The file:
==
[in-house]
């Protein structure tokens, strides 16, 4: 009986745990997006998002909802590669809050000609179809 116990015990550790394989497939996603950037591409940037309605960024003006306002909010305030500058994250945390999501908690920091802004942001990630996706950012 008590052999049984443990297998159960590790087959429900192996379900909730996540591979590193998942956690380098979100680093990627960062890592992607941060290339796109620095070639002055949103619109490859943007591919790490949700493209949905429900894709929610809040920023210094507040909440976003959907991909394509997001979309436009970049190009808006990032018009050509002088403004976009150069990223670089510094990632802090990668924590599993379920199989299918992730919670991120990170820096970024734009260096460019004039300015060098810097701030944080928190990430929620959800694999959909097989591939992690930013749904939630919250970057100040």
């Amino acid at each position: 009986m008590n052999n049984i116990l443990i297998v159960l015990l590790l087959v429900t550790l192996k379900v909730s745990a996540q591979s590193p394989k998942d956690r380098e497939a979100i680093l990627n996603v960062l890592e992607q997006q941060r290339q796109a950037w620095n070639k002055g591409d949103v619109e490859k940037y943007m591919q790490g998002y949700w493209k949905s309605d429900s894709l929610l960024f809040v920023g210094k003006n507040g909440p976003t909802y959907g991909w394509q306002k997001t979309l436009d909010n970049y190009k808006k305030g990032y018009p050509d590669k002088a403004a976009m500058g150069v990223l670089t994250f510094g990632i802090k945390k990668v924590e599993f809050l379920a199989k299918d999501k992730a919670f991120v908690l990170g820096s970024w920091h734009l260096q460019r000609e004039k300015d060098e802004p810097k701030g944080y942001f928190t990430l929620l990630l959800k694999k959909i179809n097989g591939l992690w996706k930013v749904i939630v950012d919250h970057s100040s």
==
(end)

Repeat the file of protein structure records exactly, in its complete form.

[in-house]
């Protein structure tokens, strides 16, 4: 009986745990997006998002909802590669809050000609179809 116990015990550790394989497939996603950037591409940037309605960024003006306002909010305030500058994250945390999501908690920091802004942001990630996706950012 008590052999049984443990297998159960590790087959429900192996379900909730996540591979590193998942956690380098979100680093990627960062890592992607941060290339796109620095070639002055949103619109490859943007591919790490949700493209949905429900894709929610809040920023210094507040909440976003959907991909394509997001979309436009970049190009808006990032018009050509002088403004976009150069990223670089510094990632802090990668924590599993379920199989299918992730919670991120990170820096970024734009260096460019004039300015060098810097701030944080928190990430929620959800694999959909097989591939992690930013749904939630919250970057100040």
């Amino acid at each position: 009986m008590n052999n049984i116990l443990i297998v159960l015990l590790l087959v429900t550790l192996k379900v909730s745990a996540q591979s590193p394989k998942d956690r380098e497939a979100i680093l990627n996603v960062l890592e992607q997006q941060r290339q796109a950037w620095n070639k002055g591409d949103v619109e490859k940037y943007m591919q790490g998002y949700w493209k949905s309605d429900s894709l929610l960024f809040v920023g210094k003006n507040g909440p976003t909802y959907g991909w394509q306002k997001t979309l436009d909010n970049y190009k808006k305030g990032y018009p050509d590669k002088a403004a976009m500058g150069v990223l670089t994250f510094g990632i802090k945390k990668v924590e599993f809050l379920a199989k299918d999501k992730a919670f991120v908690l990170g820096s970024w920091h734009l260096q460019r000609e004039k300015d060098e802004p810097k701030g944080y942001f928190t990430l929620l990630l959800k694999k959909i179809n097989g591939l992690w996706k930013v749904i939630v950012d919250h970057s100040s």